Ocean Sciences Research Spotlight

Notorious Ocean Current Is Far Stronger Than Previously Thought

The Antarctic Circumpolar Current is the only ocean current to circle the planet and the largest wind-driven current on Earth. It's also 30% more powerful than scientists realized.

Source: Geophysical Research Letters

By Emily Underwood

Notorious among sailors for its strength and the rough seas it creates, the Antarctic Circumpolar Current (ACC) is the largest wind-driven current on Earth and the only ocean current to travel all the way around the planet. Now, researchers have found that the current transports 30% more water than previously thought. The revised estimate is an important update for scientists studying how the world’s oceans will respond to a warming climate.

The ACC transports massive amounts of water between the Atlantic, Indian, and Pacific oceans in an eastward loop. Just how much water has long been uncertain, however, because of the difficulty and expense of accurately measuring its flow.

Researchers measure the strength of the Antarctic Circumpolar Current
A working day aboard research vessel and ice breaker N. B. Palmer. All hands concentrate as a current- and pressure-recording inverted echo sounder (CPIES) is deployed off the working deck into the Antarctic Circumpolar Current to begin its 4-year measurement mission at the seafloor in Drake Passage. Credit: T. Chereskin

For the new study, Donohue et al. installed gauges along the bottom of Drake Passage, spanning an 800-kilometer passage between Cape Horn and the South Shetland Islands of Antarctica. Housed in glass spheres and spaced between 30 and 60 kilometers apart along a line near the seafloor, the gauges included pressure sensors, floating current meters attached by 50-meter tethers, and instruments that measure acoustic travel time from the seafloor to the sea surface.

The classic estimate used for the ACC’s transport is 134 sverdrups (Sv). One sverdrup is equivalent to 1 million cubic meters per second. Using 4 years of data collection from 2007 to 2011, the researchers found that the transport rate was 30% higher than historical estimates, around 173.3 Sv. Although it’s possible that stronger winds in the Southern Ocean over the past few decades may have caused the increase, satellite-based studies showing that transport has remained fairly steady during this time suggest that improved measurement tools, not increased wind, are responsible for the discrepancy. (Geophysical Research Letters, doi:10.1002/2016GL070319, 2016)

—Emily Underwood, Freelance Writer

Citation: Underwood, E. (2016), Notorious ocean current is far stronger than previously thought, Eos, 97, https://doi.org/10.1029/2016EO064319. Published on 27 December 2016.
© 2016. The authors. CC BY-NC-ND 3.0
  • Gord Marsden

    And all the oil in the world is 169 m3 /sec . Or one millionth the circulation of this current. Going to be difficult to heat up even with a burner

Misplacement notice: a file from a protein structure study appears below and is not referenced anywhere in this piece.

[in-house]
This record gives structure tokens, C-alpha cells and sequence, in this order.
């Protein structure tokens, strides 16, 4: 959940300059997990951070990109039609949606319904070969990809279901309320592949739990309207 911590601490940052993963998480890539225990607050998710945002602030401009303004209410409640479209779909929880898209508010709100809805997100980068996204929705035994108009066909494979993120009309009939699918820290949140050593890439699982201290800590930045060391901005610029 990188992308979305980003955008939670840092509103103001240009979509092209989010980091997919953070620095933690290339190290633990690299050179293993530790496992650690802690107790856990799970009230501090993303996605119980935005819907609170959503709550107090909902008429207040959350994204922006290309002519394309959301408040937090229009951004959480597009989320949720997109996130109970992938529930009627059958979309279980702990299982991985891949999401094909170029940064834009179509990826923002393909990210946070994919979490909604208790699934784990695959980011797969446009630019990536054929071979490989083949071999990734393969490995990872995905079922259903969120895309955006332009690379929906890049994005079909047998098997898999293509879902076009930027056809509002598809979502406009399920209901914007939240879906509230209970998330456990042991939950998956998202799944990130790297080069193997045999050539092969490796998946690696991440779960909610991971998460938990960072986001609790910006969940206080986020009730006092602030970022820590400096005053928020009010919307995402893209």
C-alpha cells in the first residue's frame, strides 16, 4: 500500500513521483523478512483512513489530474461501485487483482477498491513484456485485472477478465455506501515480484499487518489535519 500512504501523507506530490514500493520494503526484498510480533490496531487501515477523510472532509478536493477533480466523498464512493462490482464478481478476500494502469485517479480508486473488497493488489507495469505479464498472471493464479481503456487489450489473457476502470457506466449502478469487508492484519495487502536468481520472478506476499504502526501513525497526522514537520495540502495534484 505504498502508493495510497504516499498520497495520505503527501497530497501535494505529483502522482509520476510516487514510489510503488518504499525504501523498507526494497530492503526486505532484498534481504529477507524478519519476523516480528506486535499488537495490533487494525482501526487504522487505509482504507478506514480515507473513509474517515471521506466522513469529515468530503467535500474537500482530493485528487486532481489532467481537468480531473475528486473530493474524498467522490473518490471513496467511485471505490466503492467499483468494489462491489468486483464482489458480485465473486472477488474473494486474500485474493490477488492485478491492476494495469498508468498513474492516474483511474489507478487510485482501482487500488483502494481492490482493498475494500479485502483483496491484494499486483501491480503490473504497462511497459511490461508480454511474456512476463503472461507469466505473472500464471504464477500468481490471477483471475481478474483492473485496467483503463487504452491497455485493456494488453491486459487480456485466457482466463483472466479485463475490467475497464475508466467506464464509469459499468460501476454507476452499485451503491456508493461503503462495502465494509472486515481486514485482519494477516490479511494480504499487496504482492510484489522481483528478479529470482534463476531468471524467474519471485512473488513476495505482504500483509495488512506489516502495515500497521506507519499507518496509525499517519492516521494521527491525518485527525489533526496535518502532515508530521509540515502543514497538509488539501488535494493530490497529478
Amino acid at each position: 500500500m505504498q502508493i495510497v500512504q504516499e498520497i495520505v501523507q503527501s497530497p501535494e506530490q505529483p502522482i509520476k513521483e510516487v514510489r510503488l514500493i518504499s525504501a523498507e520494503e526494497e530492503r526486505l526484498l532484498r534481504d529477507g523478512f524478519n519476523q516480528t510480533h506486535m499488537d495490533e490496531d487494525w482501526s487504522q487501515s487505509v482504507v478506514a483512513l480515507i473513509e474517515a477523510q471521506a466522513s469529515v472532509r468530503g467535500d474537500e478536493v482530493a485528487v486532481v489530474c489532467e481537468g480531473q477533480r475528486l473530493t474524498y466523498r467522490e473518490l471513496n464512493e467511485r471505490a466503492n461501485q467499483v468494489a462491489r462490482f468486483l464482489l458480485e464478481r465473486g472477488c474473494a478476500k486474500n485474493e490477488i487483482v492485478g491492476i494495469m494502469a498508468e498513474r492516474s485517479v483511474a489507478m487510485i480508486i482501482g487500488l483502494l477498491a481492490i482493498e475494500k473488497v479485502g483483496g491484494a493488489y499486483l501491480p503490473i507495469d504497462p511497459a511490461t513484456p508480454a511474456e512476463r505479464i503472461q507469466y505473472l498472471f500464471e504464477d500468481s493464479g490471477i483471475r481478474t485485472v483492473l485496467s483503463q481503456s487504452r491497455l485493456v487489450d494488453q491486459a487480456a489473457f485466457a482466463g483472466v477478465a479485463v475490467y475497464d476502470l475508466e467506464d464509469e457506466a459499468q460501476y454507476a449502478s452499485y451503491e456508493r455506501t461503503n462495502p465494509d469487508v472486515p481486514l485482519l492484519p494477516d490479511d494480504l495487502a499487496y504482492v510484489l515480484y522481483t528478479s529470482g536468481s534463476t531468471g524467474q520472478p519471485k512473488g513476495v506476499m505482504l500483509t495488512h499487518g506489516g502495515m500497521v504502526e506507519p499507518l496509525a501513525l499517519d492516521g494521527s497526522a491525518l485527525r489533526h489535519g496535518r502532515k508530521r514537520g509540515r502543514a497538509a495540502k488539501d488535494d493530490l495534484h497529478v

• Pierre Martin-Cocher

      Even if the burner is the sun? think harder.

      • Gord Marsden

        Burn all the oil reserves in the world in an instant in an imaginary burner on the bottom of the Pacific Ocean and you can’t raise the temp by 0.5 degree. If you think the CO2 effect Is more than the direct energy released think harder. At cretateous times CO2 was 30000ppm .it’s 400 now.

        • Pierre Martin-Cocher

          You ought to communicate your findings in a paper, so as to educate the rest of us poor morons…

          • Pierre Martin-Cocher

            seriously, what are your sources? 30,000 ppm? that is just ludicrous.

        • mark conley

          good thinking Gord,
          just as well all the life forms extant today weren’t around 65,000,000 years ago then

          • Gord Marsden

            But life can survive. My sources are test amber air bubbles. CO2 at the Devonian was 70000 ppm also very life sustainable.

    • Its not the heat from the oil or the coal but the CO2 that it produces which traps the suns heat. But I expect you know that.

      • Gord Marsden

        I do. But you can do the experiment . Burn a bit of any hydrocarbon in a sealed vessel in the sun. The same vessel with hydrocarbon unburnt beside it.also in the sun what they call the base line . The burn causes way more heat than the sunshine.
        About 100 times more +/-. Therefore. If you can heat it with direct energy you can’t heat it with greenhouse effect. But you figured that out yourself I know

        • pgardner

          What you are saying makes no sense.
          You burn the fuel and the heat is gone within minutes but the CO2 and its warming effect linger in the atmosphere for decades. Ironically, before emission controls on cars and factories, the warming effect of CO2 was largely masked by the cooling effect of soot. Of course, the soot was killing people so we sensibly got rid of it. Now we are left with the CO2 problem.

          • Gord Marsden

            Decades. Nay nay. Plants and algae eat it .soon as it drifts by. And it’s 400 ppm up from 300 ppm. It was 30000 at the time of mammals. It’s been dropping since. And the heat doesn’t last seconds. You need to check your heat Flux equations

  • Markon

    Emily, would the information gained not help understand how the oceans would respond to a cooling climate as well, or is your bias showing?